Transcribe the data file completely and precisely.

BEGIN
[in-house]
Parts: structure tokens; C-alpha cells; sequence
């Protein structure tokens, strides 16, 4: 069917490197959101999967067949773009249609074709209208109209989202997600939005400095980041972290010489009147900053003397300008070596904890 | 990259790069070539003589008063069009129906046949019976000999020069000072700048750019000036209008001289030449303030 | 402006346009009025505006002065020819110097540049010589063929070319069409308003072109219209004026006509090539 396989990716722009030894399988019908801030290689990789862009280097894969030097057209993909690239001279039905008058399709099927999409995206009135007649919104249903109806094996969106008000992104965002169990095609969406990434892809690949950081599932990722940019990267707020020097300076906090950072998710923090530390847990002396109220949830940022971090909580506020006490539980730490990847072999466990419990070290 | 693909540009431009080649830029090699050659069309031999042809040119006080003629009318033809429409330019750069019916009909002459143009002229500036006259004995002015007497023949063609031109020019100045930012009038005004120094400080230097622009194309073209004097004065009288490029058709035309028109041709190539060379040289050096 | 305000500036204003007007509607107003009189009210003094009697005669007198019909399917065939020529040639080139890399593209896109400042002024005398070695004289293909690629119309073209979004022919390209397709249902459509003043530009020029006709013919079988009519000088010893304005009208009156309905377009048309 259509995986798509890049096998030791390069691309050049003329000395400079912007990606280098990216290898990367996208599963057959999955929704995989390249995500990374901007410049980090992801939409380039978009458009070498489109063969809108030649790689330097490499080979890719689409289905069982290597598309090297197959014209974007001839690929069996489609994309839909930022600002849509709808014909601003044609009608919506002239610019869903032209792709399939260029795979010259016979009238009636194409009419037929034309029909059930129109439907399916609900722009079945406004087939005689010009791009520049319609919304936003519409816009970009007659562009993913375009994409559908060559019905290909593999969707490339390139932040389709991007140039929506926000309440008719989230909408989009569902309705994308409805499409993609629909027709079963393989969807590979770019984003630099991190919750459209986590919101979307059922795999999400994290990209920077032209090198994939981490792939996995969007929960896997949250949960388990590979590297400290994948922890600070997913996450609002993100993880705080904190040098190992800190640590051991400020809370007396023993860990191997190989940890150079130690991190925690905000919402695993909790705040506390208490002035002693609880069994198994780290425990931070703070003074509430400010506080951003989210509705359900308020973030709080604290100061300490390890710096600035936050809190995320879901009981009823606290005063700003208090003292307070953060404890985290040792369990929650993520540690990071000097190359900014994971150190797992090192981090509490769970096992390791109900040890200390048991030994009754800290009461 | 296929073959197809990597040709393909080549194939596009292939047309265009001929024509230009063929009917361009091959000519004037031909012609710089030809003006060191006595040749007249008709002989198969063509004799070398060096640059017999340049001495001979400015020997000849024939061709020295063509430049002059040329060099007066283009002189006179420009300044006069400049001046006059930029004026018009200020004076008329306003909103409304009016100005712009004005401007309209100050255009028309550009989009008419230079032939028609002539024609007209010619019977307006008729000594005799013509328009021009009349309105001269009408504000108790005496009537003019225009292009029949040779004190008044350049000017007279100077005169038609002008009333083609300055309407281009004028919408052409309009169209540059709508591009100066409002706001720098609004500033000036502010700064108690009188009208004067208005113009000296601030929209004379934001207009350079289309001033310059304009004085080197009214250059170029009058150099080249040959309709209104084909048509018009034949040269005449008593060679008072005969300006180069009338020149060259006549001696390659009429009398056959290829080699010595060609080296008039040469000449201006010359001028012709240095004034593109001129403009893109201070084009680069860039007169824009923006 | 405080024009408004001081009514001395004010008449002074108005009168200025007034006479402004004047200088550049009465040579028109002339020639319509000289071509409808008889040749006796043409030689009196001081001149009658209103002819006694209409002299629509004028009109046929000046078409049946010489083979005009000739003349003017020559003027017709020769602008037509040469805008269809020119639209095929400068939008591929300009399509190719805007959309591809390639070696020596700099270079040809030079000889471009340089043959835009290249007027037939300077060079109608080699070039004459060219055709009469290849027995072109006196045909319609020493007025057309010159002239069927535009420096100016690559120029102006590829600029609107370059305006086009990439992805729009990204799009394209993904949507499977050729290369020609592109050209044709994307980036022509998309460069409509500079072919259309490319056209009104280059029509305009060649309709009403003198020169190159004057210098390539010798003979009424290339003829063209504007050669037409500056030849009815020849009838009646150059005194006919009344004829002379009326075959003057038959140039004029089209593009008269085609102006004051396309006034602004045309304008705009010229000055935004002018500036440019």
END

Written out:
[in-house]
Parts: structure tokens; C-alpha cells; sequence
């Protein structure tokens, strides 16, 4: 069917490197959101999967067949773009249609074709209208109209989202997600939005400095980041972290010489009147900053003397300008070596904890 | 990259790069070539003589008063069009129906046949019976000999020069000072700048750019000036209008001289030449303030 | 402006346009009025505006002065020819110097540049010589063929070319069409308003072109219209004026006509090539 396989990716722009030894399988019908801030290689990789862009280097894969030097057209993909690239001279039905008058399709099927999409995206009135007649919104249903109806094996969106008000992104965002169990095609969406990434892809690949950081599932990722940019990267707020020097300076906090950072998710923090530390847990002396109220949830940022971090909580506020006490539980730490990847072999466990419990070290 | 693909540009431009080649830029090699050659069309031999042809040119006080003629009318033809429409330019750069019916009909002459143009002229500036006259004995002015007497023949063609031109020019100045930012009038005004120094400080230097622009194309073209004097004065009288490029058709035309028109041709190539060379040289050096 | 305000500036204003007007509607107003009189009210003094009697005669007198019909399917065939020529040639080139890399593209896109400042002024005398070695004289293909690629119309073209979004022919390209397709249902459509003043530009020029006709013919079988009519000088010893304005009208009156309905377009048309 259509995986798509890049096998030791390069691309050049003329000395400079912007990606280098990216290898990367996208599963057959999955929704995989390249995500990374901007410049980090992801939409380039978009458009070498489109063969809108030649790689330097490499080979890719689409289905069982290597598309090297197959014209974007001839690929069996489609994309839909930022600002849509709808014909601003044609009608919506002239610019869903032209792709399939260029795979010259016979009238009636194409009419037929034309029909059930129109439907399916609900722009079945406004087939005689010009791009520049319609919304936003519409816009970009007659562009993913375009994409559908060559019905290909593999969707490339390139932040389709991007140039929506926000309440008719989230909408989009569902309705994308409805499409993609629909027709079963393989969807590979770019984003630099991190919750459209986590919101979307059922795999999400994290990209920077032209090198994939981490792939996995969007929960896997949250949960388990590979590297400290994948922890600070997913996450609002993100993880705080904190040098190992800190640590051991400020809370007396023993860990191997190989940890150079130690991190925690905000919402695993909790705040506390208490002035002693609880069994198994780290425990931070703070003074509430400010506080951003989210509705359900308020973030709080604290100061300490390890710096600035936050809190995320879901009981009823606290005063700003208090003292307070953060404890985290040792369990929650993520540690990071000097190359900014994971150190797992090192981090509490769970096992390791109900040890200390048991030994009754800290009461 | 296929073959197809990597040709393909080549194939596009292939047309265009001929024509230009063929009917361009091959000519004037031909012609710089030809003006060191006595040749007249008709002989198969063509004799070398060096640059017999340049001495001979400015020997000849024939061709020295063509430049002059040329060099007066283009002189006179420009300044006069400049001046006059930029004026018009200020004076008329306003909103409304009016100005712009004005401007309209100050255009028309550009989009008419230079032939028609002539024609007209010619019977307006008729000594005799013509328009021009009349309105001269009408504000108790005496009537003019225009292009029949040779004190008044350049000017007279100077005169038609002008009333083609300055309407281009004028919408052409309009169209540059709508591009100066409002706001720098609004500033000036502010700064108690009188009208004067208005113009000296601030929209004379934001207009350079289309001033310059304009004085080197009214250059170029009058150099080249040959309709209104084909048509018009034949040269005449008593060679008072005969300006180069009338020149060259006549001696390659009429009398056959290829080699010595060609080296008039040469000449201006010359001028012709240095004034593109001129403009893109201070084009680069860039007169824009923006 | 405080024009408004001081009514001395004010008449002074108005009168200025007034006479402004004047200088550049009465040579028109002339020639319509000289071509409808008889040749006796043409030689009196001081001149009658209103002819006694209409002299629509004028009109046929000046078409049946010489083979005009000739003349003017020559003027017709020769602008037509040469805008269809020119639209095929400068939008591929300009399509190719805007959309591809390639070696020596700099270079040809030079000889471009340089043959835009290249007027037939300077060079109608080699070039004459060219055709009469290849027995072109006196045909319609020493007025057309010159002239069927535009420096100016690559120029102006590829600029609107370059305006086009990439992805729009990204799009394209993904949507499977050729290369020609592109050209044709994307980036022509998309460069409509500079072919259309490319056209009104280059029509305009060649309709009403003198020169190159004057210098390539010798003979009424290339003829063209504007050669037409500056030849009815020849009838009646150059005194006919009344004829002379009326075959003057038959140039004029089209593009008269085609102006004051396309006034602004045309304008705009010229000055935004002018500036440019």